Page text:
, a movie revolving around Yuri and Flynn's shared yet parallel experience in the Knights (and lacking Estelle, about whom the theme could also concern).
He has elements of Frings' personality and bears and Uncanny Family Resemblance
to Cecille's relative, Guy Cecil.
Because Yuri destroys the empire and Flynn reforms it. Without forgetting the rest. Estellise is Euphemia, Rita is Kallen and finally, Karol is Rolo. Wouldn't this make some snse.
Rita Mordio is actually a noble - but probably doesn't realize it.
The first place Yuri investigates is "Mordio"'s mansion... In the Noble Quarter of Zaphias. He later finds someone actually named
Mordio... Who cannot remember her parents because they died when she was too young. Unlikely to be a coincidence (though the robber was just using the Mordio family name for some advantage).
- Notably, the mansion, while dark, appears to be well-kempt - as if staff are being ordered to maintain the place even though the entire family is either missing or dead, as if it's expected that, someday, Rita will return and inherit her noble title. (Something I can't picture her particularly wanting - she'd probably find some use for it though.)
- Rita states that she's had to take care of herself for a long while - but yet still wound up in Aspio, an elite research city, at the age of ten. It's very possible someone recognized her, or some peculiar mark she wear or something, and the city quickly took her in on that basis. It is unlikely that they would realize she was a Teen Genius on top until obsessiveness brought her success there - enough that no one in Aspio wants to reveal her actual heritage because doing so could cost them one of their best researchers.
- Yuri probably caught on to Rita's nature very quickly - Mordio's not precisely a common name. Like Estelle, though, he saw no reason to bring it up. It's very possible that Flynn picked the hint up at some point, too. Estelle, on the other hand, wouldn't be expected to recognize a noble house that died out when she was, at most, seven years old... And even if she found out, would be careful about revealing this to Rita for fear of tainting their friendship.
- After it comes out in some fashion after the game's story, Rita sells off the house and as many assets as she can get away with, talks her way into becoming the Magistrate of Aspio, maybe expands her little house on the corner some, and gets right back to work.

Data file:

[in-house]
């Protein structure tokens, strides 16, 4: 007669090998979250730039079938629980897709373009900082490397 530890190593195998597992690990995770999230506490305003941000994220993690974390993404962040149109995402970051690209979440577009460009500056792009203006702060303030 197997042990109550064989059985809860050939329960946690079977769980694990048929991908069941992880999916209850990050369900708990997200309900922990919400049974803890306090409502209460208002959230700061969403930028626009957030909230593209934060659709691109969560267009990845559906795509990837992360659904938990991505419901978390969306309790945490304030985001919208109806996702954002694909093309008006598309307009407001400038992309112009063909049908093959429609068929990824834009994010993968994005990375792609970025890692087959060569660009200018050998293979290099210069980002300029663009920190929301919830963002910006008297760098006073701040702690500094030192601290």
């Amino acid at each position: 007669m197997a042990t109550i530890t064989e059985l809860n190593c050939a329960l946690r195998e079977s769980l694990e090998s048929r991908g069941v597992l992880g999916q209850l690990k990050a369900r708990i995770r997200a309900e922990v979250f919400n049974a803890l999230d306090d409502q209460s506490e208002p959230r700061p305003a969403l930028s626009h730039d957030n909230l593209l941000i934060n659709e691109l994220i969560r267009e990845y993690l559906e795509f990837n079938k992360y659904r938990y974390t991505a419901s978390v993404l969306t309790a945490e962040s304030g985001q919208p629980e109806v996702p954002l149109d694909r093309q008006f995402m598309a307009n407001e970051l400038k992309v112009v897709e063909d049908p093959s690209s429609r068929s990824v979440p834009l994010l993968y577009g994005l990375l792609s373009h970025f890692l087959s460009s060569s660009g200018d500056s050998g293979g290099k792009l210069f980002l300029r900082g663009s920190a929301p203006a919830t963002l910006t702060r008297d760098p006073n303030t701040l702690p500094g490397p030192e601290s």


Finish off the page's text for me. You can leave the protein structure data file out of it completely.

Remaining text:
Judith and Rita are half-sisters.
- A series of optional scenes that ultimately reveal that Judith is the daughter of the scientist Hermes also seem to imply that Rita is somehow connected to Judith and/or Hermes. The flaw in this theory is that Rita never shows signs of being part Krityan (apart, arguably, from her talents with magic and blastia), but the game does leave the backstory of Rita, who is an orphan, wide open. Also one could argue that Judith's mother was Krityan, making her full blooded, while Rita's mother was human and Rita inherited her mother's human looks.
The reason Raven isn't bothered by the heat in the Desier...
is because that's where he was born. Likewise, the reason he dislikes the cold so much is because he was raised in such a hot environment.
The real purpose of Yuri's vigilante plot
It's mentioned on several pages of this article that the plot involving Yuri's vigilante murders gets abruptly dropped in favor of the Adephagos and a Green Aesop
. Except...what if it wasn't? What if it was all just set-up for Character Development
and the Green Aesop
plot to begin with? Think about this for a moment: Yuri gets it into his head that some people are just outright evil or dangerous, a threat to everyone around them, and must be eliminated for the betterment of the world. Doesn't that sound a whole lot like the way Phaeroh viewed Estelle? Doesn't that sound a whole lot like the conclusion Duke had reached about humanity as a whole? In a way, they're being vigilantes too, attempting to pass judgement on others for what they perceive to be noble and righteous reasons.
The subplot involving Yuri's vigilante behavior serves two purposes: it helps us, the players, better understand the motivations of those two antagonists because we get to see Yuri reach that same mindset. And it also serves to demonstrate Yuri maturing, as he's repeatedly put into a position where he has to argue against
that mindset, for the sake of someone he knows genuinely means well and isn't causing harm intentionally. It shows the flaw in his vigilante mission, where getting so used to having the moral high ground and being able to pass down judgement and execute anyone he perceives to be evil will lead him to acting like Phaeroh and Duke, attempting to kill innocents without giving them a chance to change their ways.
It's handled with subtlety, but the connection is there.